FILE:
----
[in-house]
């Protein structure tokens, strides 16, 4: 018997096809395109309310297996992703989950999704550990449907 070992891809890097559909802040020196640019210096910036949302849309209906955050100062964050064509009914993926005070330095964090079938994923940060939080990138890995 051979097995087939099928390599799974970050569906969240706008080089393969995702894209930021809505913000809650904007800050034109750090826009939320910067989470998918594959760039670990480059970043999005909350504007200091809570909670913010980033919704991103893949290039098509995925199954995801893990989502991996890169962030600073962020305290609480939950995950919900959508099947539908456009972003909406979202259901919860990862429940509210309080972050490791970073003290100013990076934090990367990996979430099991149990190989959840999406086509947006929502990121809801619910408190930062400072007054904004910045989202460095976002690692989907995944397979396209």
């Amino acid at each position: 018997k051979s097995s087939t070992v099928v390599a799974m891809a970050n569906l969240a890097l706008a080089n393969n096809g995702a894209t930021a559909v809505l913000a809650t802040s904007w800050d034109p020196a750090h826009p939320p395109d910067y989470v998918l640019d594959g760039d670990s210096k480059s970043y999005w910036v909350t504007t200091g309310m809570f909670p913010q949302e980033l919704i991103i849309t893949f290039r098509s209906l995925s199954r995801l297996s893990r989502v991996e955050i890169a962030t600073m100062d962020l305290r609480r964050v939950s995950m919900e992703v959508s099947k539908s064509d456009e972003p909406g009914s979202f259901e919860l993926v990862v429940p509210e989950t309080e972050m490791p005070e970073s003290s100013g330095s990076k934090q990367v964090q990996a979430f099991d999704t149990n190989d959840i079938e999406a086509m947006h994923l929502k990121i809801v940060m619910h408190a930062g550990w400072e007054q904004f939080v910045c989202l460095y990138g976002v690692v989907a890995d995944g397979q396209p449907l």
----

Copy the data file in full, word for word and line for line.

[in-house]
């Protein structure tokens, strides 16, 4: 018997096809395109309310297996992703989950999704550990449907 070992891809890097559909802040020196640019210096910036949302849309209906955050100062964050064509009914993926005070330095964090079938994923940060939080990138890995 051979097995087939099928390599799974970050569906969240706008080089393969995702894209930021809505913000809650904007800050034109750090826009939320910067989470998918594959760039670990480059970043999005909350504007200091809570909670913010980033919704991103893949290039098509995925199954995801893990989502991996890169962030600073962020305290609480939950995950919900959508099947539908456009972003909406979202259901919860990862429940509210309080972050490791970073003290100013990076934090990367990996979430099991149990190989959840999406086509947006929502990121809801619910408190930062400072007054904004910045989202460095976002690692989907995944397979396209």
């Amino acid at each position: 018997k051979s097995s087939t070992v099928v390599a799974m891809a970050n569906l969240a890097l706008a080089n393969n096809g995702a894209t930021a559909v809505l913000a809650t802040s904007w800050d034109p020196a750090h826009p939320p395109d910067y989470v998918l640019d594959g760039d670990s210096k480059s970043y999005w910036v909350t504007t200091g309310m809570f909670p913010q949302e980033l919704i991103i849309t893949f290039r098509s209906l995925s199954r995801l297996s893990r989502v991996e955050i890169a962030t600073m100062d962020l305290r609480r964050v939950s995950m919900e992703v959508s099947k539908s064509d456009e972003p909406g009914s979202f259901e919860l993926v990862v429940p509210e989950t309080e972050m490791p005070e970073s003290s100013g330095s990076k934090q990367v964090q990996a979430f099991d999704t149990n190989d959840i079938e999406a086509m947006h994923l929502k990121i809801v940060m619910h408190a930062g550990w400072e007054q904004f939080v910045c989202l460095y990138g976002v690692v989907a890995d995944g397979q396209p449907l």